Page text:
News Release From the Office of State Senator Wendy Davis

May 5, 2009
Contact: Bernie Scheffler, (512) 463-0110

Chair Grants Davis Last-Minute Hearing, But No Vote, on Payday Lending Legislation

AUSTIN — Senator Wendy Davis today stood with Texas families and testified before the Senate Committee on Business and Commerce on behalf of legislation she has authored intended to increase oversight of the predatory payday lending industry. Today's hearing, which comes with less than a month left in the 81st legislative session, was attended by a swarm of industry lobbyists, many of whom registered against the legislation but declined to testify on the record.

The payday lending industry is currently operating with virtually no oversight, because they have organized themselves as Credit Service Organizations instead of lenders, thus operating outside the scope of usury laws and other lending regulations. Payday lenders are quick to claim that they are subject to regulatory laws, but Senator Davis noted that none of those rules protect consumers from unfair lending practices and that there is no agency charged with enforcing these regulations.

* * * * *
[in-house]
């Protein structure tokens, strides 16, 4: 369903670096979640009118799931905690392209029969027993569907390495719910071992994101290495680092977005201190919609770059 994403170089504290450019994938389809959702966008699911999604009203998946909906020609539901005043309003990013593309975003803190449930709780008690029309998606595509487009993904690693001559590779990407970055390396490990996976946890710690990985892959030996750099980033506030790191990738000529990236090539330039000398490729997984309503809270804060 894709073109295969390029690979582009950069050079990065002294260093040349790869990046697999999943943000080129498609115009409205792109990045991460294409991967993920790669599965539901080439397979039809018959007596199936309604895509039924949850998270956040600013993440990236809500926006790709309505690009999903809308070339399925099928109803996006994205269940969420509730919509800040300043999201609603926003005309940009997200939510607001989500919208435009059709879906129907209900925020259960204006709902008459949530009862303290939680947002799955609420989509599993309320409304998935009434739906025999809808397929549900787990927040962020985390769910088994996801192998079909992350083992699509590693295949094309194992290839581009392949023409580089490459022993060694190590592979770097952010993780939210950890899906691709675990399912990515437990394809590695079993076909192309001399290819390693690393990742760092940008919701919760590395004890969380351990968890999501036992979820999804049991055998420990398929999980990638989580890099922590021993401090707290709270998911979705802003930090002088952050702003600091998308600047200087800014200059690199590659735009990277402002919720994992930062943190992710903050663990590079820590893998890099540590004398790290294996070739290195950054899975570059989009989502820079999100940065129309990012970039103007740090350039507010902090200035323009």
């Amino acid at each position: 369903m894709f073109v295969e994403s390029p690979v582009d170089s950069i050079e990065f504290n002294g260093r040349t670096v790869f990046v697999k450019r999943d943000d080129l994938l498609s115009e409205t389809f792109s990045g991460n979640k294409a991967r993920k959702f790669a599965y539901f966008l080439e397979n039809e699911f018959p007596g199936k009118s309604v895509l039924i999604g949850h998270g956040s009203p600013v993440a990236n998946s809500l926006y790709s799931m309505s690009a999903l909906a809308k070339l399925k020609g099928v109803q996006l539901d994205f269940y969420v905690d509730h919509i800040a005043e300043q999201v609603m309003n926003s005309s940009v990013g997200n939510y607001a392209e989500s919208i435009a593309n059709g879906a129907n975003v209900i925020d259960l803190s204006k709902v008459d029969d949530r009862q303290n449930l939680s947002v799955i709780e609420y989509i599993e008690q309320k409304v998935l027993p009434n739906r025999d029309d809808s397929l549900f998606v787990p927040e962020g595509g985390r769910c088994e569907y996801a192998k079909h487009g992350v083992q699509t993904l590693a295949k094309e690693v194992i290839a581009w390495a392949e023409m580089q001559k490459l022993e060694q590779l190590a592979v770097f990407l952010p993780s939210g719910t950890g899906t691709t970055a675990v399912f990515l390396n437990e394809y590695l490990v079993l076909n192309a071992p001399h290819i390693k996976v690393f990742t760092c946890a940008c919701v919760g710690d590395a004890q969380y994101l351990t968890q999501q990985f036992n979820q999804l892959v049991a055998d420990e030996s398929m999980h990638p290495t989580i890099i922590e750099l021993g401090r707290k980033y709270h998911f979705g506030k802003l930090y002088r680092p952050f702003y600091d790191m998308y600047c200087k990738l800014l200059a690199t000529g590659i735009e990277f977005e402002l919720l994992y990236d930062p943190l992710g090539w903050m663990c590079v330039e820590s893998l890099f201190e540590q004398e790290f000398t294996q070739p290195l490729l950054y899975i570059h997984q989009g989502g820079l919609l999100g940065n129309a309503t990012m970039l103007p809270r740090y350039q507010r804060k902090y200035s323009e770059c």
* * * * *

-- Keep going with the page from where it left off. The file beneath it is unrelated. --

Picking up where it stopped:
"It is absolutely the case that you can rattle off a list, as the gentleman did earlier, of regulations that Credit Service Organizations purportedly operate within. The most important piece missing, however, is the amount of the fees and the amount of the interest," Senator Davis said. "Because we don't collect data, because we have no one who oversees the industry, we don't even understand how bad the problem is."

Leslie Pettijohn, Consumer Credit Commissioner, said no agency has regulatory oversight of payday lending. "We don't have any jurisdiction [over complaints]. We often try to pass them to the Attorney General's office. They often try to send them back to us."

Senator Davis expressed frustration that the payday lending lobby has been able to stifle past efforts to bring them under fair lending laws, but expressed determination to continue working on the issue until the industry can be reformed.

"I will continue to work on this issue, whether it is this session, or the next session, or the next, until we finally do what we should be doing," Senator Davis said. "And I certainly hope that our bills will be moved for a vote."